| By Elizabeth Mohn |
A new school year is a new opportunity for teachers to engage students and to find new ways of sparking students’ love of learning. Research has shown that educators can help promote student engagement by using particular tools and methods—such as by reinforcing a topic’s relevance to students and by varying learning activities. With the start of the 2022–23 school year just around the corner, many teachers are seeking new resources to aid in their lessons and revising existing lessons. Gale In Context: Middle School has new and updated resources that can help teachers create or revise engaging lessons in literature, science, social studies, and more.
Teachers looking for resources to engage students in literature lessons can find many literature and English language arts portals, articles, and other resources. One method for engaging students in literature lessons is by allowing students to research, read, and analyze books that they find interesting. Teachers and students can find information about all types of books and series. For example, students who are avid readers may want to access the themes or historical context of a series, and they could find such resources in the new The Lord of the Rings portal or His Dark Materials portal. Students may also be interested in learning about modern social issues—such as police brutality or the Syrian refugee crisis—through the lens of fictional narratives, such as the novel All American Boys by Jason Reynolds and Brendan Kiely or the novel Refugee by Alan Gratz. Reluctant readers might be interested in researching and eventually reading graphic novels, and they can learn about two popular selections through the new Maus or Pashmina content in the Graphic Novels portal. Teachers can also find additional audio, video, and text resources for various books and series as well as about different categories of literature. For example, teachers could extend their lessons about Anne of Green Gables with resources such as the new Canadian Literature article.
Teachers can also find engaging sources for science lessons. One method for creating engaging science lessons is by creating lessons that feature multiple types of media, including audio, video, images, and text. The new and updated science portals in Gale In Context: Middle School have up-to-date science information presented in multiple formats. For example, teachers can access videos such as “We’re Facing a Climate Disaster. Why Is Greta Thunberg Hopeful?” and audio clips such as “How Can Cities Adapt to Rising Heat?” to enrich their lessons in the recently updated Global Warming and Climate Change portal. To give climate change lessons more context, teachers can invite students to do their own research in the system, where they can access new content through the new greenhouse effect or carbon cycle content. Teachers looking for multimedia resources for biology lessons can find them in the Ecology portal. Teachers can also find more ecology resources, such as new content about animal adaptations, biological communities, and trophic levels.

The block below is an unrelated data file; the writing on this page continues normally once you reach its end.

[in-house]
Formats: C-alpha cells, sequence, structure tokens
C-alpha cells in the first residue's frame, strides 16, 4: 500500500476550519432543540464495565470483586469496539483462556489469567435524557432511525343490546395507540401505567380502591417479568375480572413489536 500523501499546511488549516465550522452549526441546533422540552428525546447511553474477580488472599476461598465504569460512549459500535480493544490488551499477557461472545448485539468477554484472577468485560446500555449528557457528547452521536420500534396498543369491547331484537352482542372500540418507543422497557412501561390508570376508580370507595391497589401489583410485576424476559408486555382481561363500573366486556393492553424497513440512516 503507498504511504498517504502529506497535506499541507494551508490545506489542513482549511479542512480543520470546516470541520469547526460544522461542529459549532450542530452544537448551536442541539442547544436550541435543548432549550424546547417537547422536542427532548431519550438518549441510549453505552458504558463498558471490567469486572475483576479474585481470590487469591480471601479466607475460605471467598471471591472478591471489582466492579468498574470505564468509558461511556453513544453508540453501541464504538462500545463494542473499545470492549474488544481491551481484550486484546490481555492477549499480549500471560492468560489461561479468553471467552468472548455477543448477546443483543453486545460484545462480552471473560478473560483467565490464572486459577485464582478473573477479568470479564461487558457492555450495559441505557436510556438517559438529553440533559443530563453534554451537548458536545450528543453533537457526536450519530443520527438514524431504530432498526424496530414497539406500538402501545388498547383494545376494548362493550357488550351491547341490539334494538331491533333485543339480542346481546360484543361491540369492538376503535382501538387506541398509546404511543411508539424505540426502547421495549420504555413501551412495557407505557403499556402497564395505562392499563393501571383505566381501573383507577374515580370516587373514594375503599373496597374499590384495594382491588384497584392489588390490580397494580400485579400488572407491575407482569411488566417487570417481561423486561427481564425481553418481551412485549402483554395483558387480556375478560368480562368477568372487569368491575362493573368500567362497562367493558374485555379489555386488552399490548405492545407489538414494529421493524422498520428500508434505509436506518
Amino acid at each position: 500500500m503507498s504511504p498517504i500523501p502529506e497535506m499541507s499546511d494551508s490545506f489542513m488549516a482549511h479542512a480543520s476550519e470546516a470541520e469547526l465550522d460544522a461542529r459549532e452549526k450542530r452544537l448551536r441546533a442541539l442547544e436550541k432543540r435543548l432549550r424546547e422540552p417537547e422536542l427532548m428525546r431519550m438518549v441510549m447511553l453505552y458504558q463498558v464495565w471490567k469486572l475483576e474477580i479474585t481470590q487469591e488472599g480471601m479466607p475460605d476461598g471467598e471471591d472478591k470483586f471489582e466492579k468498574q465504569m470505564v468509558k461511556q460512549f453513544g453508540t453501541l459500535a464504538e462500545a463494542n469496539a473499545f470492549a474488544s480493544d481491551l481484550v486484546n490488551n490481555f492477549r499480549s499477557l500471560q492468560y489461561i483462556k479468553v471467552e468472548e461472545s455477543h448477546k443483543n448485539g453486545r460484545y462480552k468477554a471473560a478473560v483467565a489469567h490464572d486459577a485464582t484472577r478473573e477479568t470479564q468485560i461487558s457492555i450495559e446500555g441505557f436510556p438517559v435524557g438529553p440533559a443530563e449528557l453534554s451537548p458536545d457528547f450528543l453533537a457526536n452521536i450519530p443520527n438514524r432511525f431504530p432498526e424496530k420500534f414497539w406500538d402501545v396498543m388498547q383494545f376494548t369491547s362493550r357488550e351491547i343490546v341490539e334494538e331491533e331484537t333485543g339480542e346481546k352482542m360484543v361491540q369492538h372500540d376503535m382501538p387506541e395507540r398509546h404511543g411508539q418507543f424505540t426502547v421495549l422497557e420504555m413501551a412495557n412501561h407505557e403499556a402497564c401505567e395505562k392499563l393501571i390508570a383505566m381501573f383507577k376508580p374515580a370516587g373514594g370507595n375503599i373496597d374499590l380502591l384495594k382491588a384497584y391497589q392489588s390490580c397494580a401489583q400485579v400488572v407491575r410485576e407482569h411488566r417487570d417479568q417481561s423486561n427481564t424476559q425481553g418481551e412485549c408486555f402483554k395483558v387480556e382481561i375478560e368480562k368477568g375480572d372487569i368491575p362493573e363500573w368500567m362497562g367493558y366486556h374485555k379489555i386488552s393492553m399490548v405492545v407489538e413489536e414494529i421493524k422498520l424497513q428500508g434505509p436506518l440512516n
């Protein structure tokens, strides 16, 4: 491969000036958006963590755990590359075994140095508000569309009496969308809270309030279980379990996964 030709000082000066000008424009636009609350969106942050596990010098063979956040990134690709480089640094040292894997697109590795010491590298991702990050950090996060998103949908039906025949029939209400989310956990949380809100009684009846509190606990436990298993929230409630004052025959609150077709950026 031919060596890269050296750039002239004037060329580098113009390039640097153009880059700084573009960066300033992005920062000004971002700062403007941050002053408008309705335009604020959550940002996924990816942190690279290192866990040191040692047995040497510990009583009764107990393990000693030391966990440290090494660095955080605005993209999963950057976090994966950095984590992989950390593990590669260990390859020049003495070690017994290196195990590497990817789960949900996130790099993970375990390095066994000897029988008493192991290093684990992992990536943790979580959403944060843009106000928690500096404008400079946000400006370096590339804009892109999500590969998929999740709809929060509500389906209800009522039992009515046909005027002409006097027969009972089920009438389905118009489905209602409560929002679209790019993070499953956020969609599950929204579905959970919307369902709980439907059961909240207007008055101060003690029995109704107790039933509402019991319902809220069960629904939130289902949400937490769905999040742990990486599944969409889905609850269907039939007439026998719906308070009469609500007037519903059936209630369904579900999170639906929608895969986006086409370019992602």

Gale In Context: Middle School also has resources to help teachers improve or expand social studies lessons. For example, the updated Judicial Branch portal provides teachers with engaging, informative video content, such as “Senators Question Supreme Court Nominee Ketanji Brown Jackson.” It also gives students the ability to do their research by providing links to related topics such as “Government Systems” and “Ruth Bader Ginsburg.” The new article “Federal and State Courts” can help students better understand the structure and function of courts.
Engaging students from the first day through the end of the school year is an important goal for many teachers, and the new and updated resources from Gale In Context: Middle School can help teachers achieve that goal.